Prices for these products will also be supported by population growth, changes towards more protein based diets and rising consumer incomes in major importing developing countries.

"With the growing integration of China and India in global markets, small shocks to either demand or supply in these large countries could lead to substantial external effects on other countries,"​ the report states. "Similarly, conditions in the key emerging suppliers, particularly in South America, will be increasingly critical to the evolution of world markets. With rapidly increasing production and trade of livestock products, the incidence of animal disease outbreaks is also an important source of uncertainty surrounding the projections."

The increasing concentration and globalisation in the food industry, the growing role of product standards and high trade barriers will have a dampening effect on the trend toward lower cereal prices.

"The ongoing structural changes in the food industry, characterised by increasing concentration and globalisation and changes in food chain governance, such as the growing role of product standards and vertical coordination, are likely to continue over the outlook period,"​ the report states. "In addition to domestic and trade policies and policy reform, these changes are becoming of growing importance for the longer term outlook for agricultural markets and trade."

Within the OECD area, support to agricultural sectors represented about 30 per cent of gross farm receipts in 2004. Faced with the higher competition from developing countries and downward pressure on real prices, farmers in OECD countries will have to take additional measures to improve their efficiency and productivity. They would benefit from the reform of policies that stand in the way of such efforts, the report states.

Changes in demand are a key driver behind the growing importance of developing countries in shaping world agricultural markets. Population and income growth, coupled with urbanisation, and dietary diversification, are expected to generate additional demand and to lead to changes in the composition of food consumption, with growing preference for animal products.

In the mature markets of OECD-member countries, food demand is expected to grow only moderately. The role of government policies on safety, quality, environment and animal welfare is taking on prominence relative to price and income changes in such countries.

Further trade policy reform following a successful conclusion to the Doha round of multilateral trade negotiations, revisions to US agricultural policies in the context of the next Farm Bill, or changes in the EU sugar regime, would impact the forecast, the OECD said.

Total world cereal output is expected to increase by over one per cent annually over the next decade with most of the growth occurring in the non-OECD developing countries such as India and China. Global wheat production is projected to grow by 11 per cent to reach 688 million tonnes in 2014. World rice production is projected to grow to 466 million tonnes, up 14 per cent from 408 million tonnes in 2004.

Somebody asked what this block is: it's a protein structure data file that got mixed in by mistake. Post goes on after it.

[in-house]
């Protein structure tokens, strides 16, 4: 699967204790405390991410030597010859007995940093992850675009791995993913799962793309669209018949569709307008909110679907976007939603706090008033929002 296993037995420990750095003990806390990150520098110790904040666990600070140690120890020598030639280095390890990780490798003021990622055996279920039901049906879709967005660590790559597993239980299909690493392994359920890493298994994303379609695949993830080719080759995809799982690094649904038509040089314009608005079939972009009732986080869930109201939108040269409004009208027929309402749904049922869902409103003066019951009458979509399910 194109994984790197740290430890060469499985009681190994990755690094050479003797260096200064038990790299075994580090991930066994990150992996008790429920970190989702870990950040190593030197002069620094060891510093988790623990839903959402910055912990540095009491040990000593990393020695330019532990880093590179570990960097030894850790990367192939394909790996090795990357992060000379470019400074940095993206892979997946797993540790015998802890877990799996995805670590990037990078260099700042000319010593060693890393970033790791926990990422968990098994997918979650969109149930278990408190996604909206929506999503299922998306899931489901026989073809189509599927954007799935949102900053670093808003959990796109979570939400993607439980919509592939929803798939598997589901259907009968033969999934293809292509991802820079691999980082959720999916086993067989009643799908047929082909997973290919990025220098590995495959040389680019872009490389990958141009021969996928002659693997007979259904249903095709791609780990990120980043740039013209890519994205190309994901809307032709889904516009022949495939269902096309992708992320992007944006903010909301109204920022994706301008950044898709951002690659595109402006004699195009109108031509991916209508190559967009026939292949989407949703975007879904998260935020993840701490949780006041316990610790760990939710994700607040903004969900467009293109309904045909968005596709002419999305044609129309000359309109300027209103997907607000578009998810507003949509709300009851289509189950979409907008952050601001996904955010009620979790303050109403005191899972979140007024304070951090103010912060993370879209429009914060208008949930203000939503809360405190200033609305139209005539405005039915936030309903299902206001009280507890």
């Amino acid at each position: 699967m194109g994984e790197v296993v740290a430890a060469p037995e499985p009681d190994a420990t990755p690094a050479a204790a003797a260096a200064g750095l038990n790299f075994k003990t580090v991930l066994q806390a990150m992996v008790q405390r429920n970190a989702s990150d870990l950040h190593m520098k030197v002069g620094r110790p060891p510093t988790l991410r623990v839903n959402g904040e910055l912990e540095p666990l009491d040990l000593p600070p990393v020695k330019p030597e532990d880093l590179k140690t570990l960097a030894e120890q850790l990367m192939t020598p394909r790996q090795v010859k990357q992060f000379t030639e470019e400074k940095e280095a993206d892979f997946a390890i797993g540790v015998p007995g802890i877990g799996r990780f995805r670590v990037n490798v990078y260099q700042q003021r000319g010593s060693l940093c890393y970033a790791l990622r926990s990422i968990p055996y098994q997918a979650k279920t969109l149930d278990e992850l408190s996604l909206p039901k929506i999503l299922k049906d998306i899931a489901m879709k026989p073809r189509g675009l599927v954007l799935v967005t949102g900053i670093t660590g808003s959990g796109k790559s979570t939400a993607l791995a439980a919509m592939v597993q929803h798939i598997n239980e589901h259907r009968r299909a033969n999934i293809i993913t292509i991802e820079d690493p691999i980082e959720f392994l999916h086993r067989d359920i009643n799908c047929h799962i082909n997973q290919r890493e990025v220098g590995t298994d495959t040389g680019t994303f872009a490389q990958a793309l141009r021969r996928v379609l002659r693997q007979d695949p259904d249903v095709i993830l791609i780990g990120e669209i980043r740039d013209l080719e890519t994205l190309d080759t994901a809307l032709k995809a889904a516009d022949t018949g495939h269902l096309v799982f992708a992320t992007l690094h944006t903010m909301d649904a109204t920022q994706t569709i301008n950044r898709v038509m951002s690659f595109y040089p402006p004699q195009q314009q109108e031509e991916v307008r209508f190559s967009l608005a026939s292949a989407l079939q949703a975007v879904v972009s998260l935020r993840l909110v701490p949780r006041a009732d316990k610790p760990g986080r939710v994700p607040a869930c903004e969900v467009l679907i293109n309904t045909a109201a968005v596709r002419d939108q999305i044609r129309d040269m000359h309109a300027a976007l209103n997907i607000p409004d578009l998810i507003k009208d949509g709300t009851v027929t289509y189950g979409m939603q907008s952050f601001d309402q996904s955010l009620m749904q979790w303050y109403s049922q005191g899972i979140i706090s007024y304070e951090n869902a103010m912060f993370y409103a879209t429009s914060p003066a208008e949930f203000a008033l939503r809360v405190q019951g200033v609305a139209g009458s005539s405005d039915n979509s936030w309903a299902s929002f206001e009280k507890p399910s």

Rice production is expected to grow at about 1.3 per cent per year. Global oilseed production is expected to grow at an average of 1.9 per cent annually over the projection period, slower than in the past. Oilseeds are used directly for feed and food, as well as biofuel use of vegetable oil.

World milk production is projected to increase by just under two per cent annually between 2004 and 2014, reaching 747 million tonnes in 2014. The EU, India, US, Russia, Pakistan, Brazil and China account for about two-thirds of total milk output.

World production of milk, cheese and butter is expected to grow by about 20 per cent, while world skim milk production is projected to fall by five per cent over the outlook period.

Meat production will continue to be driven by rising pig meat and poultry output in developing countries. Their share of global production is set to expand to 62 per cent in 2014, up from 59 per cent in 2004.

The OECD is made up of 30 countries including Austria, Belgium, the Czech Republic, Denmark, Finland, France, Germany, Greece, Hungary, Ireland, Italy, Luxembourg, the Netherlands, Norway, Poland, Portugal, the Slovak Republic, Spain, Sweden, Switzerland, Turkey, the UK and the US.

The forecast is contained in the OECD's current edition of Agricultural Outlook magazine and covers cereals, oilseeds, sugar, meats and dairy products over a forecast period from 2005 to 2014. The projections are based on an expected recovery to steady, broadbased, world economic growth over the medium term, slowing population growth and low inflation.